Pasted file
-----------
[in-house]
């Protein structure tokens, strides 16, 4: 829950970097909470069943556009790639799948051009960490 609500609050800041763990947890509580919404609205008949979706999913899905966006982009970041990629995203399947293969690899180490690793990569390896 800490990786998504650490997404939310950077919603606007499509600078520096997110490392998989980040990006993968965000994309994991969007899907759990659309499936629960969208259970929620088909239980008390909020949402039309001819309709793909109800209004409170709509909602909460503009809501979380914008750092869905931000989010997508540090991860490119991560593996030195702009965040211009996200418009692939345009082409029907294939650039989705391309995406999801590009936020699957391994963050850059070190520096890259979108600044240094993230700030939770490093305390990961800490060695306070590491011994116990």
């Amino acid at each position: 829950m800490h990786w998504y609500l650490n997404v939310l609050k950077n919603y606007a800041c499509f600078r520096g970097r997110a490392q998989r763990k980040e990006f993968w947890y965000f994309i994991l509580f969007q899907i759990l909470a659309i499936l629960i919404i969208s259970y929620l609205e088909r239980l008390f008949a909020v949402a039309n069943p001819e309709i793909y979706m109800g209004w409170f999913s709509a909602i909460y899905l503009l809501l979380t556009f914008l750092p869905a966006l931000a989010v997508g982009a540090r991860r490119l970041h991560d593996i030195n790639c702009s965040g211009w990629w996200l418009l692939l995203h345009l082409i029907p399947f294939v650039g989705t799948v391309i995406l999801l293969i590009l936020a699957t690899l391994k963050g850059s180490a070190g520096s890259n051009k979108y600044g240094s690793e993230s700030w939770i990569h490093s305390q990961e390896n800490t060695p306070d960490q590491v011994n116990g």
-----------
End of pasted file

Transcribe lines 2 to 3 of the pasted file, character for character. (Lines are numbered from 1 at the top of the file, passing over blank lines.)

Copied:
């Protein structure tokens, strides 16, 4: 829950970097909470069943556009790639799948051009960490 609500609050800041763990947890509580919404609205008949979706999913899905966006982009970041990629995203399947293969690899180490690793990569390896 800490990786998504650490997404939310950077919603606007499509600078520096997110490392998989980040990006993968965000994309994991969007899907759990659309499936629960969208259970929620088909239980008390909020949402039309001819309709793909109800209004409170709509909602909460503009809501979380914008750092869905931000989010997508540090991860490119991560593996030195702009965040211009996200418009692939345009082409029907294939650039989705391309995406999801590009936020699957391994963050850059070190520096890259979108600044240094993230700030939770490093305390990961800490060695306070590491011994116990």
């Amino acid at each position: 829950m800490h990786w998504y609500l650490n997404v939310l609050k950077n919603y606007a800041c499509f600078r520096g970097r997110a490392q998989r763990k980040e990006f993968w947890y965000f994309i994991l509580f969007q899907i759990l909470a659309i499936l629960i919404i969208s259970y929620l609205e088909r239980l008390f008949a909020v949402a039309n069943p001819e309709i793909y979706m109800g209004w409170f999913s709509a909602i909460y899905l503009l809501l979380t556009f914008l750092p869905a966006l931000a989010v997508g982009a540090r991860r490119l970041h991560d593996i030195n790639c702009s965040g211009w990629w996200l418009l692939l995203h345009l082409i029907p399947f294939v650039g989705t799948v391309i995406l999801l293969i590009l936020a699957t690899l391994k963050g850059s180490a070190g520096s890259n051009k979108y600044g240094s690793e993230s700030w939770i990569h490093s305390q990961e390896n800490t060695p306070d960490q590491v011994n116990g």